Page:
Kevin Smith’s “Red State” – the tenth film in his directorial oeuvre and the ninth he wrote – takes place in the rural south and portrays a hate church in the vein of Fred Phelps’s Westboro Baptist Church that begins stockpiling weapons while kidnapping men to push an agenda of hate. The story begins with three high school boys traveling to meet a woman from an online dating site, only for her to drug and kidnap them for the church to execute as an example to fornicators. One of the men manages to temporarily escape, find the church’s weapons cache, and makes enough noise for a local Sheriff’s Deputy to hear, leading to the arrival of the ATF. Here Smith draws inspiration from the FBI’s siege of Waco in 1993, showing how the ATF spins the situation in order to storm the compound.
The work represents Smith’s first foray into horror and he handles it well, relying on camera movement and angles to create a claustrophobic environment in the church compound, especially during chase scenes. He handles his portrayal of zealots particularly well, examining dissention within their ranks as well as the inner turmoil they feel amid their religious indoctrination. While this was timely at the time of the film’s release in 2011, it has aged unexpectedly well in the current political climate, given the rise of right-wing extremism. Michael Parks gives an excellent performance as Pastor Abin Cooper while John Goodman turns in the expected great work as ATF Special Agent Joseph Keenan. Kyle Gallner, Michael Angarano, and Nicholas Braun do a good job as the church’s victims, enabling the audience to feel their terror. The film also includes Kevin Pollak as ATF Special Agent Brooks, Kevin Alejandro as Tactical Agent Harry, Jennifer Schwalbach Smith as Esther, and an audio cameo from Kevin Smith.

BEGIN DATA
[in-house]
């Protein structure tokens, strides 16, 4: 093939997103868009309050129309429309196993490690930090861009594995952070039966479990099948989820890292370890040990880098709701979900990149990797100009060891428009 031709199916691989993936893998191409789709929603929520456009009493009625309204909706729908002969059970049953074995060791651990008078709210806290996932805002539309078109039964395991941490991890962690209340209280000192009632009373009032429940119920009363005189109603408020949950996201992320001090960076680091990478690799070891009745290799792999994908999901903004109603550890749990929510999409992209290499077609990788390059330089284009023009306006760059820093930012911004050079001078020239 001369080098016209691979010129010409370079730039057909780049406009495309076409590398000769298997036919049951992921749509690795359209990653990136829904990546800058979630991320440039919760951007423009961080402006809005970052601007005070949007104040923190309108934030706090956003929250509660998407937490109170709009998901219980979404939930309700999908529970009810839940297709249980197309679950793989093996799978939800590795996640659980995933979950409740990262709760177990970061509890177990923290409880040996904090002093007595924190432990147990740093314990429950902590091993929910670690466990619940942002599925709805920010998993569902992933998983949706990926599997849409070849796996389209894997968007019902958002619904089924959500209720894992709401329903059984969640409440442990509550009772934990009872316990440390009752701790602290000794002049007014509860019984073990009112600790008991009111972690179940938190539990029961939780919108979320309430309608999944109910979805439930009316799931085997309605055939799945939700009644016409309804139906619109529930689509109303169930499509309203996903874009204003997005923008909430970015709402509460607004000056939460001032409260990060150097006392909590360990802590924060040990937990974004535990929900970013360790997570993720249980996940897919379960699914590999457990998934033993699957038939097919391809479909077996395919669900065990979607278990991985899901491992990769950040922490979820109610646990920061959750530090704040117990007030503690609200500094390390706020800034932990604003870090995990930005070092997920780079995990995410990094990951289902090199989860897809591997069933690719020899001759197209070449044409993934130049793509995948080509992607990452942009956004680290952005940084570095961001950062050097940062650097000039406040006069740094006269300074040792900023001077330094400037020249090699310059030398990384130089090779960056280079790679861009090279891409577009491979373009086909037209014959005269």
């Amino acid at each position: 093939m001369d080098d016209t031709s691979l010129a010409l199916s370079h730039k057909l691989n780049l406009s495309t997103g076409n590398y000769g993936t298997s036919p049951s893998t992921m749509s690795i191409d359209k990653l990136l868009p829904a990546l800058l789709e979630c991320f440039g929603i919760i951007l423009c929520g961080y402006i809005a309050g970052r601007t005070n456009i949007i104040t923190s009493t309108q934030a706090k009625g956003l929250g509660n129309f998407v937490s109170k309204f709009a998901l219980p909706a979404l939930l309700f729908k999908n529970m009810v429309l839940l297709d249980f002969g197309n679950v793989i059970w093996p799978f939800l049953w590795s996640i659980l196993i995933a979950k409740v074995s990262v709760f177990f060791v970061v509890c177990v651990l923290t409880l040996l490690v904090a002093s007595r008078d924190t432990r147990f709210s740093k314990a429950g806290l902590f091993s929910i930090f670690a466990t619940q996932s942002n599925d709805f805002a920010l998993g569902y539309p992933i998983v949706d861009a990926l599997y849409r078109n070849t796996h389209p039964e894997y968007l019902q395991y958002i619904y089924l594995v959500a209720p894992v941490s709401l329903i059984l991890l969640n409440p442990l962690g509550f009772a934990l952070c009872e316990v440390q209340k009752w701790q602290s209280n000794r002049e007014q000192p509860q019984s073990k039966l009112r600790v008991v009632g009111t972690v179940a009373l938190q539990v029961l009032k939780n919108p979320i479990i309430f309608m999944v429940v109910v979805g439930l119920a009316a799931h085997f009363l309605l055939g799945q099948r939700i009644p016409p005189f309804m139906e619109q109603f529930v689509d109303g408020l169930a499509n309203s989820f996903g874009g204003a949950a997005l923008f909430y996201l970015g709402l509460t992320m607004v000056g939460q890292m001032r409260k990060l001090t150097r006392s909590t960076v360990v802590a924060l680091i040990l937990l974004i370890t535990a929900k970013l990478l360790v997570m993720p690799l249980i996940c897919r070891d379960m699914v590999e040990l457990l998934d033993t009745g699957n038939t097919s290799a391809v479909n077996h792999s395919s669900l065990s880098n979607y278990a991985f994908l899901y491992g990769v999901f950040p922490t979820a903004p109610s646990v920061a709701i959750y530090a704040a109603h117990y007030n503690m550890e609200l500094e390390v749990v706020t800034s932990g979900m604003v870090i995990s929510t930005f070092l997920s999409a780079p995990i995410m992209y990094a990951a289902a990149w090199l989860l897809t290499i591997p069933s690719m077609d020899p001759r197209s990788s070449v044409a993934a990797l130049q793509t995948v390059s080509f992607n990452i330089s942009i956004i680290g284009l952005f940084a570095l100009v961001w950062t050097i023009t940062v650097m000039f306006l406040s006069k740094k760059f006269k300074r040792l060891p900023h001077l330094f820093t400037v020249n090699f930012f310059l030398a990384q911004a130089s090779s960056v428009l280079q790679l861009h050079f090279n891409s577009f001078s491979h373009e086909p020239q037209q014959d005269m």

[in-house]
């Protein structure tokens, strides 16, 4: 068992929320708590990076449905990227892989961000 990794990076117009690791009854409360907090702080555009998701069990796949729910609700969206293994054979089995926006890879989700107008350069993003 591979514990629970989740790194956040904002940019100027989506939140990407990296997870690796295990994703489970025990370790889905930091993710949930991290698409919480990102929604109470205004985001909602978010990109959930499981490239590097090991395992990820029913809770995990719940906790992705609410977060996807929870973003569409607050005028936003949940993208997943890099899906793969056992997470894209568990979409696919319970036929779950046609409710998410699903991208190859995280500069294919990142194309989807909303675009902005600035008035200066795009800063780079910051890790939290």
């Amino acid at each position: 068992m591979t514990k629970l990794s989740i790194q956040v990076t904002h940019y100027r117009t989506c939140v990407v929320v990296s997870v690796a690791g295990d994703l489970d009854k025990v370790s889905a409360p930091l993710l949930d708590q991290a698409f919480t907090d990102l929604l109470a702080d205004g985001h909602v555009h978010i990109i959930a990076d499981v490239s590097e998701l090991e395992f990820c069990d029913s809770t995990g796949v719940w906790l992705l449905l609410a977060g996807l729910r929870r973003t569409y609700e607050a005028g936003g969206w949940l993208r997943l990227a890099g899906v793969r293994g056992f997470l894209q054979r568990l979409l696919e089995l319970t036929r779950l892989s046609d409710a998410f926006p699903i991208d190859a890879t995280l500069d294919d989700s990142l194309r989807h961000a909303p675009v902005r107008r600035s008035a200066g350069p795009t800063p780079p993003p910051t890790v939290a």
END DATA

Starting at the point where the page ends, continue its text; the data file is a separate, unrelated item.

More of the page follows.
Fans of Smith’s work will likely enjoy this more experimental work (and, if you’re watching his films in order of release, it makes a good palette-cleanser following “Cop Out”). Though made on a small (for Hollywood) budget of $4 million, he makes the money go a long way and doesn’t waste a single shot in telling his story.